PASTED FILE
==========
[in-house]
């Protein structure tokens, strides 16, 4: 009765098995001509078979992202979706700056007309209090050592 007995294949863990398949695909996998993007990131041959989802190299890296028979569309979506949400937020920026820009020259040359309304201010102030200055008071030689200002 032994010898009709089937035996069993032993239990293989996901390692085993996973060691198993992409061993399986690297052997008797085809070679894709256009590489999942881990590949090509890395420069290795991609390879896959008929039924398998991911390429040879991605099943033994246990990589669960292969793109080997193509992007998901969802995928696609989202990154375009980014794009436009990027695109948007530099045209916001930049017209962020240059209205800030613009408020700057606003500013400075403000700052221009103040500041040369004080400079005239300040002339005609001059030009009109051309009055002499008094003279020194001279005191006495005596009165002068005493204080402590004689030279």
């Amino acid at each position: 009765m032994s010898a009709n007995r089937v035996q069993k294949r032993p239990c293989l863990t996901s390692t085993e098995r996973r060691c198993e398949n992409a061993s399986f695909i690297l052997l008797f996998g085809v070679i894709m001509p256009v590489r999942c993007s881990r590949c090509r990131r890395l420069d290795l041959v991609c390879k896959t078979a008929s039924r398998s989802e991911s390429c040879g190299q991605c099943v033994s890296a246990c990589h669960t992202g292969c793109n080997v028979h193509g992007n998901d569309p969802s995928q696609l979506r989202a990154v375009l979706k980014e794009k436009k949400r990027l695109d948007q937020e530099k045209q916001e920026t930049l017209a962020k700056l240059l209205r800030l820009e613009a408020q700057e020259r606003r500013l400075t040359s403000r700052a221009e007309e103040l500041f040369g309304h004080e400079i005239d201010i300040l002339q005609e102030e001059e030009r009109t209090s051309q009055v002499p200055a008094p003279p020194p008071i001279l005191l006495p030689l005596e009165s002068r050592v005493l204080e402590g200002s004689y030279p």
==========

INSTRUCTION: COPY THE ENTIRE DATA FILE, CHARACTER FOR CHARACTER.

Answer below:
[in-house]
């Protein structure tokens, strides 16, 4: 009765098995001509078979992202979706700056007309209090050592 007995294949863990398949695909996998993007990131041959989802190299890296028979569309979506949400937020920026820009020259040359309304201010102030200055008071030689200002 032994010898009709089937035996069993032993239990293989996901390692085993996973060691198993992409061993399986690297052997008797085809070679894709256009590489999942881990590949090509890395420069290795991609390879896959008929039924398998991911390429040879991605099943033994246990990589669960292969793109080997193509992007998901969802995928696609989202990154375009980014794009436009990027695109948007530099045209916001930049017209962020240059209205800030613009408020700057606003500013400075403000700052221009103040500041040369004080400079005239300040002339005609001059030009009109051309009055002499008094003279020194001279005191006495005596009165002068005493204080402590004689030279």
């Amino acid at each position: 009765m032994s010898a009709n007995r089937v035996q069993k294949r032993p239990c293989l863990t996901s390692t085993e098995r996973r060691c198993e398949n992409a061993s399986f695909i690297l052997l008797f996998g085809v070679i894709m001509p256009v590489r999942c993007s881990r590949c090509r990131r890395l420069d290795l041959v991609c390879k896959t078979a008929s039924r398998s989802e991911s390429c040879g190299q991605c099943v033994s890296a246990c990589h669960t992202g292969c793109n080997v028979h193509g992007n998901d569309p969802s995928q696609l979506r989202a990154v375009l979706k980014e794009k436009k949400r990027l695109d948007q937020e530099k045209q916001e920026t930049l017209a962020k700056l240059l209205r800030l820009e613009a408020q700057e020259r606003r500013l400075t040359s403000r700052a221009e007309e103040l500041f040369g309304h004080e400079i005239d201010i300040l002339q005609e102030e001059e030009r009109t209090s051309q009055v002499p200055a008094p003279p020194p008071i001279l005191l006495p030689l005596e009165s002068r050592v005493l204080e402590g200002s004689y030279p």